Wednesday, April 30, 2008

Birger Pearson speaks out publically about the Gospel of Judas

This is just published in BAR. Birger Pearson does an outstanding job (yet again!) making sense of it all in an full article on the Gospel of Judas called, "Judas Iscariot Among the Gnostics." I highly recommend reading the entire piece. Here Pearson weighs in as a "revisionist" and has some of his own words to say about the National Geographic fiasco.

A highlight:
Scholarly criticism of the National Geographic interpretation of the Gospel of Judas has been widespread. My own assessment of their work was presented in a paper at the annual meeting of the Society of Biblical Literature in San Diego in November 2007. After I had prepared that paper, I received a copy of April DeConick’s new book [The Thirteenth Apostle: What the Gospel of Judas Really Says (New York: Continuum, 2007)]. I am happy to say that she and I have independently come to very similar conclusions regarding what the Gospel of Judas really says about Judas. There are others as well. In a very recent book, one of the National Geographic scholars, Marvin Meyer, refers to three scholars who have proposed “a revisionist understanding” of the Gospel of Judas. In addition to DeConick, Meyer names Louis Painchaud of the University of Laval, Quebec, and John Turner of the University of Nebraska—Lincoln, all outstanding Gnostic scholars. This is not to denigrate the distinguished reputation of the National Geographic scholars, only to emphasize the growing scholarly dissatisfaction with their work. I am happy to count myself as one of the group that Meyer calls “revisionists.”


R.Eagle said...


g. wesley said...

prof. deconick,

this kind of endorsement from pearson in a publication like this has to be pleasing.

i thought it was interesting that the bar editor/s seemed to imply that owners of the first ngs popular edition should be able to trade their copy in for the revised edition, as if it were being recalled.

any word on the ferini fragments/pages?


April DeConick said...


No word yet on the Ferrini fragments.

It would be nice if NGS would recall the first edition, but I don't think that is going to happen. Besides, it will be a collector's item one day!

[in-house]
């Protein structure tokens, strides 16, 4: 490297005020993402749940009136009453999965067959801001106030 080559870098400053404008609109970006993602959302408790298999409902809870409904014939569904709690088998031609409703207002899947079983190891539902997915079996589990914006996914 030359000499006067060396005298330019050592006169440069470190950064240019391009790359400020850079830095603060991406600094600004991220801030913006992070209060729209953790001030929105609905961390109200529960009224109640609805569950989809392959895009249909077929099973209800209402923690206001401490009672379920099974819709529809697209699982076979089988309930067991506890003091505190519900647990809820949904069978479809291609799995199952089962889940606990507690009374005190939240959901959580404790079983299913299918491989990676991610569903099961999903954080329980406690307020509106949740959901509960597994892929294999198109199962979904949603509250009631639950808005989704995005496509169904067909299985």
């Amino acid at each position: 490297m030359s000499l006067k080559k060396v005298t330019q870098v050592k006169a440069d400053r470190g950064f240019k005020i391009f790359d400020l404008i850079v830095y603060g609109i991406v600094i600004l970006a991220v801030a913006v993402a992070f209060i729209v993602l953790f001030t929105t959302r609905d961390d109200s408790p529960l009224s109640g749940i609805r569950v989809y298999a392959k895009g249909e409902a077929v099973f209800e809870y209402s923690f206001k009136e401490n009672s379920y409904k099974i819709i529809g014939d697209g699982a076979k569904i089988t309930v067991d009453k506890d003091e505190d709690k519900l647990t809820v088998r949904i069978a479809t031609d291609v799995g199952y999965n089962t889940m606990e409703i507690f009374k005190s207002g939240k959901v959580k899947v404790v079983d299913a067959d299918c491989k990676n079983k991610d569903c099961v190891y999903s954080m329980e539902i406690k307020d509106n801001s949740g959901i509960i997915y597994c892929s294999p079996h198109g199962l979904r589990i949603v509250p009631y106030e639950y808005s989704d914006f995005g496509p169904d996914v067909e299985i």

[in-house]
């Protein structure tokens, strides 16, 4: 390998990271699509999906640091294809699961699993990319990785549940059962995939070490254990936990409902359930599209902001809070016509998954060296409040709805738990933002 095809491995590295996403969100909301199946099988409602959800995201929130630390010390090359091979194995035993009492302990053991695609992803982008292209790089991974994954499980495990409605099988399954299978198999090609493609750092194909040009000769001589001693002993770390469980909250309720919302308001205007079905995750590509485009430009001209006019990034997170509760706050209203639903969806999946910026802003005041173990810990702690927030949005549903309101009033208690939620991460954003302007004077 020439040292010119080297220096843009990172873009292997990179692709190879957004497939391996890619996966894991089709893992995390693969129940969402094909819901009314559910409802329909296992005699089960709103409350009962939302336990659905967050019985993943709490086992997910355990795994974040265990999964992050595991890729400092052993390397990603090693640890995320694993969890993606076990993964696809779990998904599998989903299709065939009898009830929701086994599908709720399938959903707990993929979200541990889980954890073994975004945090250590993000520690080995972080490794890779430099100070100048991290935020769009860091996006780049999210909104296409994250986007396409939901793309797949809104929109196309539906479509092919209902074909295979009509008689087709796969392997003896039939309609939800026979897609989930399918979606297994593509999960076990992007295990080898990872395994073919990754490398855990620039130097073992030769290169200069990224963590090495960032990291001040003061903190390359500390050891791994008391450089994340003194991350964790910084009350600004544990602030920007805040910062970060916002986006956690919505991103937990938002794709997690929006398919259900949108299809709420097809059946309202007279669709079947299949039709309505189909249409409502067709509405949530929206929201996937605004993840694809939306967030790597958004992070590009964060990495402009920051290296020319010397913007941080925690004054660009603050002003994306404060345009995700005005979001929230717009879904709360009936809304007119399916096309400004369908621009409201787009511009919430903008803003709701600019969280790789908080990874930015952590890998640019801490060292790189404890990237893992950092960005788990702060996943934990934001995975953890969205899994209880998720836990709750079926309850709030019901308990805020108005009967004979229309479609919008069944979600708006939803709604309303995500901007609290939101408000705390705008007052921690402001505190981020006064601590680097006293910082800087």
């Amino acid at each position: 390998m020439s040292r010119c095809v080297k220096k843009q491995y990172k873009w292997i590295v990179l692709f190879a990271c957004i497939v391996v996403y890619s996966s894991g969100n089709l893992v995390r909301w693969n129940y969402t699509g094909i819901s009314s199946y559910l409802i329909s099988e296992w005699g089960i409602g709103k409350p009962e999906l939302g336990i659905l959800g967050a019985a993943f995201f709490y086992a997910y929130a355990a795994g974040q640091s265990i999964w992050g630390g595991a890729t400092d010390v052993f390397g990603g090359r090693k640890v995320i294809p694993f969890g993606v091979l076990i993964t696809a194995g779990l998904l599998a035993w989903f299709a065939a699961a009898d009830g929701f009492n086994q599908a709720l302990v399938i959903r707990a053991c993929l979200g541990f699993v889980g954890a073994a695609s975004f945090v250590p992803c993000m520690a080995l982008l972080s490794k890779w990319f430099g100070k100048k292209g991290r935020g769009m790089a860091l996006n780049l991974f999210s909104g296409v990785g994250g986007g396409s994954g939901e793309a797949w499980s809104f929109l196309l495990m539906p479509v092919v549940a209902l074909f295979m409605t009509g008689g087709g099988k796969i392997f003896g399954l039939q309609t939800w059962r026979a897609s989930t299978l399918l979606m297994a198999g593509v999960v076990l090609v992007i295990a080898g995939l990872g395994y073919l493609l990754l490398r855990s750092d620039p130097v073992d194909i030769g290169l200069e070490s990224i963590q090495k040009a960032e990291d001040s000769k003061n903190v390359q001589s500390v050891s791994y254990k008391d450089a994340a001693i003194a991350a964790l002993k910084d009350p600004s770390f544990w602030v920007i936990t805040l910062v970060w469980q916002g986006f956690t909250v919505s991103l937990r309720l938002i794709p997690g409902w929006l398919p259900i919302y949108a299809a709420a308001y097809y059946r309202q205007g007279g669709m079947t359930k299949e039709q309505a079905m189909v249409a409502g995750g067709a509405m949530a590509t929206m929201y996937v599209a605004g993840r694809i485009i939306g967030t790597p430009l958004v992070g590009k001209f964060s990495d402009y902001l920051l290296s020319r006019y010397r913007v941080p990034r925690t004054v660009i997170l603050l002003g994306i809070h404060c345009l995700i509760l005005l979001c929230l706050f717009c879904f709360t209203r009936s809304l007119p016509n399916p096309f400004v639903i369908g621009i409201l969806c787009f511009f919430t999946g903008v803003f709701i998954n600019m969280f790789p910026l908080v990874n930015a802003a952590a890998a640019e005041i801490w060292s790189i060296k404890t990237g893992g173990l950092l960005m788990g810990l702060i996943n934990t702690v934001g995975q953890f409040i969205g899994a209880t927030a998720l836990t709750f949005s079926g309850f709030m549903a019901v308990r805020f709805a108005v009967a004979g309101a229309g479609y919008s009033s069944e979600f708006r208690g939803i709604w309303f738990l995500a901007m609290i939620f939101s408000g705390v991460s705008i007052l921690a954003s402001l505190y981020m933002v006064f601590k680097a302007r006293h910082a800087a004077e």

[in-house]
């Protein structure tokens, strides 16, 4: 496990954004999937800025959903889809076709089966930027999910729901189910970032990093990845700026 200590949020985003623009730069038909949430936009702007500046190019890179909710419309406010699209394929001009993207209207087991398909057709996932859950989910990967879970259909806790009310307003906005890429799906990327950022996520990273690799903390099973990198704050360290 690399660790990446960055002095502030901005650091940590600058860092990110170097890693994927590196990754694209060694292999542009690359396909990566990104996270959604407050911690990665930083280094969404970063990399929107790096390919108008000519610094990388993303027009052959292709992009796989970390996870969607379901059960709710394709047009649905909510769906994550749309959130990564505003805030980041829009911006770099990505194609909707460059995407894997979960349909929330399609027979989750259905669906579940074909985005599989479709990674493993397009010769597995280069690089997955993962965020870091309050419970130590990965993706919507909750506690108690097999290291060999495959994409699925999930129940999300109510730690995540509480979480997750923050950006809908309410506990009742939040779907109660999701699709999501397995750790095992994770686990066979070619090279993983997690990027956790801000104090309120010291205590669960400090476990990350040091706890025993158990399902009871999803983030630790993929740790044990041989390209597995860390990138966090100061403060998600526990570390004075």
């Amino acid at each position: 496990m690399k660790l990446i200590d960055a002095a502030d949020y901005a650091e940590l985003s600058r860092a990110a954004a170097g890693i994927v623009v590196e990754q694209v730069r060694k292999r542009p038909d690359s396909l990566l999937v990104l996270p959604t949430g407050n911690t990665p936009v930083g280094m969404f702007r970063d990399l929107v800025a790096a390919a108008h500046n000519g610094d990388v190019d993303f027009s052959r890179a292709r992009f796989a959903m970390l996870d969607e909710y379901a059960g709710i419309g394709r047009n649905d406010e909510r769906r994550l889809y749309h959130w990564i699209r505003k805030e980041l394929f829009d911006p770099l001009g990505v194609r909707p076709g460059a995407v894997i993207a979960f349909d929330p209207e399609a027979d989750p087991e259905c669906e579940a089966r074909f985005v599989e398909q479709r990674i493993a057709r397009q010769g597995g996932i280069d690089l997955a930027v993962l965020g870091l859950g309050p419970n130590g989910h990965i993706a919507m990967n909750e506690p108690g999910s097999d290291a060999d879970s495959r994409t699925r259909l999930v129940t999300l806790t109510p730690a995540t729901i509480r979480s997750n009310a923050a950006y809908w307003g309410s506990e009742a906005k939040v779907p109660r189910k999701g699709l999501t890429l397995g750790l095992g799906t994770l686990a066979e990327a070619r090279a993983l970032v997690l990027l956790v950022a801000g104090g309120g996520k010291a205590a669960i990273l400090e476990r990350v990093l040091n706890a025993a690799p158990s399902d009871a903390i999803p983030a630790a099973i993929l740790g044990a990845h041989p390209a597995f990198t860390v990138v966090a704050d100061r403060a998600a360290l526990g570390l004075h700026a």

Keep me posted on what is happening your way. said...

An example of a good Judas is cited by Eisenman on page 860 of James the Brother of Jesus. Eiesenman quotes a variant notice in the Syriac Apostolic Constitutions about 'Lebbaeus surnamed Thaddaeus':

"Thaddaeus, also called Lebbaeus and who was surnamed Judas the Zealot, preached the truth to the Eddesenes and the people of Mesopotamia, when Abgarus ruled over Edessa."

No doubt this church document is a heavily garbled version of something 'closer to home' - I speculate something like: "Judas the prophet proclaimed the Spirit to the prophets (Essenes) when Agrippa (I) ruled Judaea."

In any case, on the same page, Eisenman considers the name of Alphaeus as a garbling of Lebbaeus. And in the NT we have James the son of Alphaeus (Mk.3.18) who appears to be one and the same Judas. I suggest that Judas the 'brother' of James in Acts and Luke, was in fact Judas the father of James, and James the son of the so-called son of Zebedee was also the same James the son of Judas (Alphaeus). What we see are multiple garblings and perjorative additions to the name of Judas. And Eisenman does indeed connect the garbling activity as deliberate, and where not deliberate due to oral transmission.

Unknown said...

There's still more on Judas than has been popularized. A look at: might help.

Unknown said...

There's still more on Judas than has been popularized. A look at: might help. said...

Judas gave himself up to save his fellow prophets from further persecution. He risked his own life for others and he paid the price. In reality, Judas was a hero.